They came in the hundreds, armed with slippers to squash the “cockroach” at the opposition rally in the Belarusian capital of Minsk on May 24.
The footwear appeal was made by Syarhey Tsikhanouski, a barrel-chested, plain-speaking critic of President Alyaksandr Lukashenka whose YouTube channel outing corruption and graft in the Eastern European country has attracted more than 200,000 subscribers.
Tskihanouski came up with the mocking moniker for Lukashenka, who has ruled Belarus unchallenged for more than a quarter century, having largely marginalized any opposition or independent media.
However, the coronavirus pandemic has hit Belarus hard, infecting at least 38,000 people and killing more than 200, according to data as of May 27 compiled by Johns Hopkins University. Lukashenka has dismissed the crisis as a "psychosis," making global headlines for his remedies, like riding a tractor, drinking vodka, and sitting in a sauna. Lukashenka has ignored calls from the World Health Organization and others to institute social-distancing measures.
Amid reports of ill-equipped hospitals and overworked medical staff and a growing list of dying doctors, Lukashenka -- nicknamed Batka or "father" in Belarusian -- is facing a crisis of credibility. The timing couldn't be worse for the 65-year-old, who is seeking a sixth term in a presidential election in August amid signs of warming relations with the West, including the United States, as relations remain rocky with Russia, which is pushing for tighter integration.
"Despite the lack of hard data, I assume that the majority of society is disappointed with Lukashenka, who currently offers almost nothing -- no social security, no stability of cost of living (prices are still rising), and not even efficient health care," explained Kamil Klysinski, a senior fellow at the Warsaw-based OSW Center for Eastern Studies.
Klysinski said the high turnout in Minsk on May 24 for an event officially promoted to collect signatures for would-be presidential candidates to get on the ballot should worry Lukashenka and his government.
"A very early signal of growing skepticism towards the regime is high interest toward alternative candidates, which was visible on the 24th of May in Minsk at the beginning of a campaign of collecting signatures for lists of support. It doesn't mean, of course, that people are now ready to demonstrate on the streets, but mistrust and disappointment is high as it's never been before," added Klysinski in e-mailed remarks to RFE/RL.
With the election looming and distrust growing, Lukashenka has opted to crack down even harder on protesters, opposition bloggers, journalists, and other government critics, Human Rights Watch reported earlier this month.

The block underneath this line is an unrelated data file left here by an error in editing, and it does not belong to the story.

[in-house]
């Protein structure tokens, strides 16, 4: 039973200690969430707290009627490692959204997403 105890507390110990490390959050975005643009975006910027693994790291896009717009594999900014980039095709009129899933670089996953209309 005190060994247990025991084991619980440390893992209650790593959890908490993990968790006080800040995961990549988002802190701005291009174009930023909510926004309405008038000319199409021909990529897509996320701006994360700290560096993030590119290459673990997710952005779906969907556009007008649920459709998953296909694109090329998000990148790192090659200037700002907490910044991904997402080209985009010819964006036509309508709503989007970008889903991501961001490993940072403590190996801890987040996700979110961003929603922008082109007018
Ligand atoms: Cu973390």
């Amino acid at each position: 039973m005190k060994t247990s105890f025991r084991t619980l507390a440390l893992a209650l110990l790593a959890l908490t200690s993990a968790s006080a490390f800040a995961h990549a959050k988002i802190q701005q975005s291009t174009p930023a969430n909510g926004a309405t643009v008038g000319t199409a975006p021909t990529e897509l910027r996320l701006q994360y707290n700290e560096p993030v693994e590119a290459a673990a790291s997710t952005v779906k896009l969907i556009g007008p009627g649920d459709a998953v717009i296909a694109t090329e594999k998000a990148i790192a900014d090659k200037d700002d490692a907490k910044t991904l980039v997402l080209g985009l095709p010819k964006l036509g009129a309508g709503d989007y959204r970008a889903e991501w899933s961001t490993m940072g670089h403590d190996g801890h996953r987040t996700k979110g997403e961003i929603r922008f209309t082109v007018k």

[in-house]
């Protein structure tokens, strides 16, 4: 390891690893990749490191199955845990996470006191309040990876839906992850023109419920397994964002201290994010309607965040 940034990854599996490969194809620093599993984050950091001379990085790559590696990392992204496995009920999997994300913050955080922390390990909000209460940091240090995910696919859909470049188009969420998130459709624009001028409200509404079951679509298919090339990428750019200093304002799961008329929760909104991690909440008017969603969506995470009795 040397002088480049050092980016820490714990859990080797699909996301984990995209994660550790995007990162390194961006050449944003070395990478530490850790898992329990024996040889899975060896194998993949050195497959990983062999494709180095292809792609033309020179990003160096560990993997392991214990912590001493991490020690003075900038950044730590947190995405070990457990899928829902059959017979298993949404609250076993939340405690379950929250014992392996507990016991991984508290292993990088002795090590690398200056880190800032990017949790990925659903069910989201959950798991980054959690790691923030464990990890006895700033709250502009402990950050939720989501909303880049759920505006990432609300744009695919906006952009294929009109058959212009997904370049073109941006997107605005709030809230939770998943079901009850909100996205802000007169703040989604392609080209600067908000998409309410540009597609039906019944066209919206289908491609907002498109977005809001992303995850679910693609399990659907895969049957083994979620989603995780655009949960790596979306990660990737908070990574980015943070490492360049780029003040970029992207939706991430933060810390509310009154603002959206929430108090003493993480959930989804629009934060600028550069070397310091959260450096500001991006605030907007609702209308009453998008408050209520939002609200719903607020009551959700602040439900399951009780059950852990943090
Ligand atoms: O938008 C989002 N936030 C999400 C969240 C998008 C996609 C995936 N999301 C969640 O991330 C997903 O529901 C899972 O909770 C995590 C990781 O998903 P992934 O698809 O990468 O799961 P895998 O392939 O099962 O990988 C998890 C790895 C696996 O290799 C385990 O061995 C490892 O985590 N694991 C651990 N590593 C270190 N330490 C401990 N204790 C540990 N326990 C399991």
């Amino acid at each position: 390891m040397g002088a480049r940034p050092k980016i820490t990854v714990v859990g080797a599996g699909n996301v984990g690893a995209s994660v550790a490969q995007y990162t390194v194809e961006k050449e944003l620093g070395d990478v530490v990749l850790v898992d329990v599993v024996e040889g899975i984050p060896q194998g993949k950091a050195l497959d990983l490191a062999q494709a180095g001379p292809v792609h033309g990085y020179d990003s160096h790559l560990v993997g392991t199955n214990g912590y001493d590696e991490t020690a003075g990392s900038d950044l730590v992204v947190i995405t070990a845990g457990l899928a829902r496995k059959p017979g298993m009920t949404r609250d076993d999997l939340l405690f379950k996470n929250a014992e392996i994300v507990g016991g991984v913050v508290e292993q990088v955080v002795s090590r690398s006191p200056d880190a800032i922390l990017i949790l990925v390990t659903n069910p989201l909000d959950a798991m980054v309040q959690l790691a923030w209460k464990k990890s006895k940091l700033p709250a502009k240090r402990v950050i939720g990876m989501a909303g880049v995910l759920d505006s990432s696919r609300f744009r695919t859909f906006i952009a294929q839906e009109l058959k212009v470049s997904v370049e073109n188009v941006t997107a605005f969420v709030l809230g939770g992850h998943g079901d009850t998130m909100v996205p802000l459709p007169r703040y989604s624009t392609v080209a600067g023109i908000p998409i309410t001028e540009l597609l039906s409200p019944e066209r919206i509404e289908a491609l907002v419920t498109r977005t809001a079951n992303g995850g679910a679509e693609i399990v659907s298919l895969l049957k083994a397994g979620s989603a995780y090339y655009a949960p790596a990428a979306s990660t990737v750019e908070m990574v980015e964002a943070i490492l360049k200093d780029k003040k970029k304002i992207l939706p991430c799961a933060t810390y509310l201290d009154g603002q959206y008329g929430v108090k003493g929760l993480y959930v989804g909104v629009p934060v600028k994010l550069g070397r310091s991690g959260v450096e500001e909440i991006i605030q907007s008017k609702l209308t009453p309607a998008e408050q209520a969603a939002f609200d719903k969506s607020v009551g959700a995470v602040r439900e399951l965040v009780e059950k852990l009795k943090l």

Given Belarus's odd electoral rules, no candidates are even officially registered yet for the August 9 poll, not even Lukashenka. Fifteen candidates have only been cleared by the Central Election Commission to collect the needed 100,000 signatures to get on the ballot. Those making the grade will be announced in July, just a month ahead of the vote.
Valer Tsapkala, a prominent businessman and former Belarusian ambassador to the United States, and Viktar Babaryka, a banker and philanthropist, are seen by experts as having the appeal and means to make Lukashenka squirm.
Among the notable candidates already ruled out are opposition politician and former presidential contender Mikalay Statkevich, who helped organize the May 24 rally.
The Central Election Commission ruled out Statkevich's candidacy on May 19, pointing to his "criminal record" for taking part in postelection protests in 2010 when he lost to Lukashenka in another poll deemed undemocratic.
However, it is Tsikhanouski, 41 -- who has traveled across the country, visiting towns and villages, preaching his wish for an "independent" Belarus free of Lukashenka -- who has arguably created the most buzz.
On his YouTube channel, A Country For Living, Tsikhanouski said his supporters had urged him to run, arguing there was no one else to support.
“I want Belarus to have fair and just trials so that everyone, if they are right, could prove it in court. Now this is not the case. All judges are appointed by the president and they follow his will. I think we should get back the constitution that was stolen from us,” Tsikhanouski said.